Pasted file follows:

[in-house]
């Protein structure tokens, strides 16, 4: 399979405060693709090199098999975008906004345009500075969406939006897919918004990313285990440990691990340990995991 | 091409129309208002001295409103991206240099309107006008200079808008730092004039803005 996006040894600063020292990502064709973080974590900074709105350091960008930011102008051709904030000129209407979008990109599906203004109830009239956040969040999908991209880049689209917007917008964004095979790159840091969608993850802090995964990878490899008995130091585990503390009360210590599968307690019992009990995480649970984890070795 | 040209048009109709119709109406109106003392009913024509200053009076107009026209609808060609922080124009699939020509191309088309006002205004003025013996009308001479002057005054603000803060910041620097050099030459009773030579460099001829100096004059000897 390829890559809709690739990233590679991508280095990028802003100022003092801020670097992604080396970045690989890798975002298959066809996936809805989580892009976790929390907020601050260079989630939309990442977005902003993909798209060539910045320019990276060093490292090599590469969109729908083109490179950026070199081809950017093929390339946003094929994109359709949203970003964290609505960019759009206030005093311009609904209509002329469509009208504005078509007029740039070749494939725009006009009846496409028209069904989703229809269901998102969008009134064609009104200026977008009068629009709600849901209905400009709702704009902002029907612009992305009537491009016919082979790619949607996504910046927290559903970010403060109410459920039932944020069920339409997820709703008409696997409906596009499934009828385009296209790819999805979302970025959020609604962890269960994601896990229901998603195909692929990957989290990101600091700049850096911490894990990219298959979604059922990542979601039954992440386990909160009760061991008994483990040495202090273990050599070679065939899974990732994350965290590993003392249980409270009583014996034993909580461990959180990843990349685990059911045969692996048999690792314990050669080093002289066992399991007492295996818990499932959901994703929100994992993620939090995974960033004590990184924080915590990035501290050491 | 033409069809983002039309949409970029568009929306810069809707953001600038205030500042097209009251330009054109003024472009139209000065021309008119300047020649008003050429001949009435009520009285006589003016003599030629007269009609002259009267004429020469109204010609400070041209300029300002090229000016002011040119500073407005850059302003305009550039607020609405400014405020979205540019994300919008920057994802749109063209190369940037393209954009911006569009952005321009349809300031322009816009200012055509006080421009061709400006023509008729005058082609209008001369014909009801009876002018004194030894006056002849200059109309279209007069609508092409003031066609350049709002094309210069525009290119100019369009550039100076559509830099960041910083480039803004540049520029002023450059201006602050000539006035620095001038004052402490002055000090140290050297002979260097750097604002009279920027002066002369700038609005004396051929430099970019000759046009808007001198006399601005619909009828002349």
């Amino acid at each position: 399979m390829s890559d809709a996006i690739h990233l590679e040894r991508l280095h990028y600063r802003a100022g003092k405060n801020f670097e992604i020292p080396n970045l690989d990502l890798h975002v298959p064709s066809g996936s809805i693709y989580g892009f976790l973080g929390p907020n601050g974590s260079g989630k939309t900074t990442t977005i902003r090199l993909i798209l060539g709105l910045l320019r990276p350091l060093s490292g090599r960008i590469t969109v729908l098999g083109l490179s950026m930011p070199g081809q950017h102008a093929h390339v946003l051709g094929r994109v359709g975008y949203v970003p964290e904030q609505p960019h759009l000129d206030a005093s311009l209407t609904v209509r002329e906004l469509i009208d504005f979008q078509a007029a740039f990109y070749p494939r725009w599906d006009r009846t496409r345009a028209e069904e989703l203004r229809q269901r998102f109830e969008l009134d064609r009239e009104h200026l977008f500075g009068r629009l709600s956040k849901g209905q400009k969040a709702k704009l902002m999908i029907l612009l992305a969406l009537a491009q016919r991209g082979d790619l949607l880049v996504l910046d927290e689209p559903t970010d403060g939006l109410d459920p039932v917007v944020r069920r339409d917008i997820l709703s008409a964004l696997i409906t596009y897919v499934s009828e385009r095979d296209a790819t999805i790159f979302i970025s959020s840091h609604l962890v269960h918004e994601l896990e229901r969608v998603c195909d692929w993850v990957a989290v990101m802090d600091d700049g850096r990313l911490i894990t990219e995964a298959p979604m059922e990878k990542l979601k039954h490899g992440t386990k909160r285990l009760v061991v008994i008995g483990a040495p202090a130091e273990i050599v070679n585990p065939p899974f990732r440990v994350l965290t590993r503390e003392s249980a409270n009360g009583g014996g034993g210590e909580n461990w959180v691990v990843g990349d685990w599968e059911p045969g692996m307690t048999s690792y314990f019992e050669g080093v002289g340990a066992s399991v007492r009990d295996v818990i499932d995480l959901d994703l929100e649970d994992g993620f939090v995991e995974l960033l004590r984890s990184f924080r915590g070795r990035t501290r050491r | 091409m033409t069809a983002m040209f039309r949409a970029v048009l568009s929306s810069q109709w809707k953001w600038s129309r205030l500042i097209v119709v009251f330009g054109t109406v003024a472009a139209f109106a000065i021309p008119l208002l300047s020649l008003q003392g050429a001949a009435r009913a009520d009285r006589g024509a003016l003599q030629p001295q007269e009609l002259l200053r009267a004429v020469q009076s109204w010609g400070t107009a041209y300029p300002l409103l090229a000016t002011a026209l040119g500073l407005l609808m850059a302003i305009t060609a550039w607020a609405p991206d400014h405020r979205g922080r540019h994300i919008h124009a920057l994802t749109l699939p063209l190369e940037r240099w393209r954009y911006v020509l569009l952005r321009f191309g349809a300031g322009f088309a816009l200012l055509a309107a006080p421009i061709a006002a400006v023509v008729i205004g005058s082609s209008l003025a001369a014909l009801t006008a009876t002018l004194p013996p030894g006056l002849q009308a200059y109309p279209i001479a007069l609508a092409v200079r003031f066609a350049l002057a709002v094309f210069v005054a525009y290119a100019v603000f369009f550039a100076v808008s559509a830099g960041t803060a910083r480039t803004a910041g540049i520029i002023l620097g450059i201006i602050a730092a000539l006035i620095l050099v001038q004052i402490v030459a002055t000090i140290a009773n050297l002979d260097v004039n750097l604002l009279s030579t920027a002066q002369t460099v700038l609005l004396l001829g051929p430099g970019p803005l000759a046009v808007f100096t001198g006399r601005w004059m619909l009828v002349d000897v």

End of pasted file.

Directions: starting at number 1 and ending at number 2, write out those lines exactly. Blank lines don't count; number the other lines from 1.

[in-house]
């Protein structure tokens, strides 16, 4: 399979405060693709090199098999975008906004345009500075969406939006897919918004990313285990440990691990340990995991 | 091409129309208002001295409103991206240099309107006008200079808008730092004039803005 996006040894600063020292990502064709973080974590900074709105350091960008930011102008051709904030000129209407979008990109599906203004109830009239956040969040999908991209880049689209917007917008964004095979790159840091969608993850802090995964990878490899008995130091585990503390009360210590599968307690019992009990995480649970984890070795 | 040209048009109709119709109406109106003392009913024509200053009076107009026209609808060609922080124009699939020509191309088309006002205004003025013996009308001479002057005054603000803060910041620097050099030459009773030579460099001829100096004059000897 390829890559809709690739990233590679991508280095990028802003100022003092801020670097992604080396970045690989890798975002298959066809996936809805989580892009976790929390907020601050260079989630939309990442977005902003993909798209060539910045320019990276060093490292090599590469969109729908083109490179950026070199081809950017093929390339946003094929994109359709949203970003964290609505960019759009206030005093311009609904209509002329469509009208504005078509007029740039070749494939725009006009009846496409028209069904989703229809269901998102969008009134064609009104200026977008009068629009709600849901209905400009709702704009902002029907612009992305009537491009016919082979790619949607996504910046927290559903970010403060109410459920039932944020069920339409997820709703008409696997409906596009499934009828385009296209790819999805979302970025959020609604962890269960994601896990229901998603195909692929990957989290990101600091700049850096911490894990990219298959979604059922990542979601039954992440386990909160009760061991008994483990040495202090273990050599070679065939899974990732994350965290590993003392249980409270009583014996034993909580461990959180990843990349685990059911045969692996048999690792314990050669080093002289066992399991007492295996818990499932959901994703929100994992993620939090995974960033004590990184924080915590990035501290050491 | 033409069809983002039309949409970029568009929306810069809707953001600038205030500042097209009251330009054109003024472009139209000065021309008119300047020649008003050429001949009435009520009285006589003016003599030629007269009609002259009267004429020469109204010609400070041209300029300002090229000016002011040119500073407005850059302003305009550039607020609405400014405020979205540019994300919008920057994802749109063209190369940037393209954009911006569009952005321009349809300031322009816009200012055509006080421009061709400006023509008729005058082609209008001369014909009801009876002018004194030894006056002849200059109309279209007069609508092409003031066609350049709002094309210069525009290119100019369009550039100076559509830099960041910083480039803004540049520029002023450059201006602050000539006035620095001038004052402490002055000090140290050297002979260097750097604002009279920027002066002369700038609005004396051929430099970019000759046009808007001198006399601005619909009828002349």